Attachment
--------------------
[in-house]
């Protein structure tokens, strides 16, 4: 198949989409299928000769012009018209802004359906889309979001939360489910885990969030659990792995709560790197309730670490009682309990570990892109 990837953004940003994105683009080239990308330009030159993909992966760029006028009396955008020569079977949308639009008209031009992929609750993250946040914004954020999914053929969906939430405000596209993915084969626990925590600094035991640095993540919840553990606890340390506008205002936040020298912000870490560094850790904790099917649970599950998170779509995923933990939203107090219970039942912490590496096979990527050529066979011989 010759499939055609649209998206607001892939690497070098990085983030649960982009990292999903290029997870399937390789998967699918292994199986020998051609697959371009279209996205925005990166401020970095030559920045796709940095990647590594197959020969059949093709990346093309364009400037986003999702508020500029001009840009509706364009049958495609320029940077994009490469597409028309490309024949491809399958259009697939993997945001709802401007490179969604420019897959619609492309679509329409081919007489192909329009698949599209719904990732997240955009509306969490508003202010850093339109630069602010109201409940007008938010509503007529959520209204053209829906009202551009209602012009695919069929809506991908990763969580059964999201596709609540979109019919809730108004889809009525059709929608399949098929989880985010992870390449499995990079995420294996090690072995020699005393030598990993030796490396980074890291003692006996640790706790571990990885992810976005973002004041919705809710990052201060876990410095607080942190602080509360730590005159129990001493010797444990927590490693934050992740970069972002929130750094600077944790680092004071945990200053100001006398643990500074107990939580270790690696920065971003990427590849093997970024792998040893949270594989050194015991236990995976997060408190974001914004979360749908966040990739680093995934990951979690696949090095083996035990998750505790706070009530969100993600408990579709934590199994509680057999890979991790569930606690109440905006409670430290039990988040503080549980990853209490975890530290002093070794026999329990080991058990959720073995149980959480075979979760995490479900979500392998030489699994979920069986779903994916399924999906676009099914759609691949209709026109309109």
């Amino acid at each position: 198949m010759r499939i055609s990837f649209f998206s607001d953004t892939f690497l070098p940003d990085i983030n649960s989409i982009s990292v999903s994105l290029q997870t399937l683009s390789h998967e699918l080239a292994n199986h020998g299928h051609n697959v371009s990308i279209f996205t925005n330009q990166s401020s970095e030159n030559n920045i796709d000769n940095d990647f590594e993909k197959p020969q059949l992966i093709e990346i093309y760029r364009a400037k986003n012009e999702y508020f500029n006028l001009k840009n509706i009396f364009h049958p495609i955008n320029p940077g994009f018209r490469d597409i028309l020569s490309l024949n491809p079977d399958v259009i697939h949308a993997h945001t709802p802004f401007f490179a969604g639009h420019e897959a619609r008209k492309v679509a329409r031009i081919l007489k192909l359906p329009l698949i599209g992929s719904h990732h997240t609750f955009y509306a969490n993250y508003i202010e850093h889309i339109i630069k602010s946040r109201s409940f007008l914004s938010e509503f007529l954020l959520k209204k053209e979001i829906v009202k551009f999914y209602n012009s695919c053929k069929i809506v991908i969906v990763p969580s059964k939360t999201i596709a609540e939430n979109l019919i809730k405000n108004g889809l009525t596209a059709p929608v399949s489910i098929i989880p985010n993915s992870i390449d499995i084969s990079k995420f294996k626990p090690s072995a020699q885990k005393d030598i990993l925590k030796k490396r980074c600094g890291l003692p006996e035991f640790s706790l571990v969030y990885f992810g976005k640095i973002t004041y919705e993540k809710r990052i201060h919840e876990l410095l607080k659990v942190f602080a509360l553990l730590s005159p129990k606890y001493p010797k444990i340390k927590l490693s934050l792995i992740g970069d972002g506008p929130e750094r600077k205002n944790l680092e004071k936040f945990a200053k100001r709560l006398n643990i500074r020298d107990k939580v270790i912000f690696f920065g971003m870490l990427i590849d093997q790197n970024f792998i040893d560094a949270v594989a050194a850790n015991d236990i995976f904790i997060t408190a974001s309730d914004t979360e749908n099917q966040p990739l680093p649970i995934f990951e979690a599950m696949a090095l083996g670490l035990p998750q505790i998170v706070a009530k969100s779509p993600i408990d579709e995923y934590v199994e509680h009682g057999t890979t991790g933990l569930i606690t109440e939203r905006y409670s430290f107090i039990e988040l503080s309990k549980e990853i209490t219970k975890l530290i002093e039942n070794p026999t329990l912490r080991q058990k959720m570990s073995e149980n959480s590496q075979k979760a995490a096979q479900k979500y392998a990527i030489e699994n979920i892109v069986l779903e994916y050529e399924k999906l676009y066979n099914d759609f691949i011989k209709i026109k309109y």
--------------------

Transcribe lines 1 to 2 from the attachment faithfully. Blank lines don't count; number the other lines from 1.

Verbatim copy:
[in-house]
């Protein structure tokens, strides 16, 4: 198949989409299928000769012009018209802004359906889309979001939360489910885990969030659990792995709560790197309730670490009682309990570990892109 990837953004940003994105683009080239990308330009030159993909992966760029006028009396955008020569079977949308639009008209031009992929609750993250946040914004954020999914053929969906939430405000596209993915084969626990925590600094035991640095993540919840553990606890340390506008205002936040020298912000870490560094850790904790099917649970599950998170779509995923933990939203107090219970039942912490590496096979990527050529066979011989 010759499939055609649209998206607001892939690497070098990085983030649960982009990292999903290029997870399937390789998967699918292994199986020998051609697959371009279209996205925005990166401020970095030559920045796709940095990647590594197959020969059949093709990346093309364009400037986003999702508020500029001009840009509706364009049958495609320029940077994009490469597409028309490309024949491809399958259009697939993997945001709802401007490179969604420019897959619609492309679509329409081919007489192909329009698949599209719904990732997240955009509306969490508003202010850093339109630069602010109201409940007008938010509503007529959520209204053209829906009202551009209602012009695919069929809506991908990763969580059964999201596709609540979109019919809730108004889809009525059709929608399949098929989880985010992870390449499995990079995420294996090690072995020699005393030598990993030796490396980074890291003692006996640790706790571990990885992810976005973002004041919705809710990052201060876990410095607080942190602080509360730590005159129990001493010797444990927590490693934050992740970069972002929130750094600077944790680092004071945990200053100001006398643990500074107990939580270790690696920065971003990427590849093997970024792998040893949270594989050194015991236990995976997060408190974001914004979360749908966040990739680093995934990951979690696949090095083996035990998750505790706070009530969100993600408990579709934590199994509680057999890979991790569930606690109440905006409670430290039990988040503080549980990853209490975890530290002093070794026999329990080991058990959720073995149980959480075979979760995490479900979500392998030489699994979920069986779903994916399924999906676009099914759609691949209709026109309109």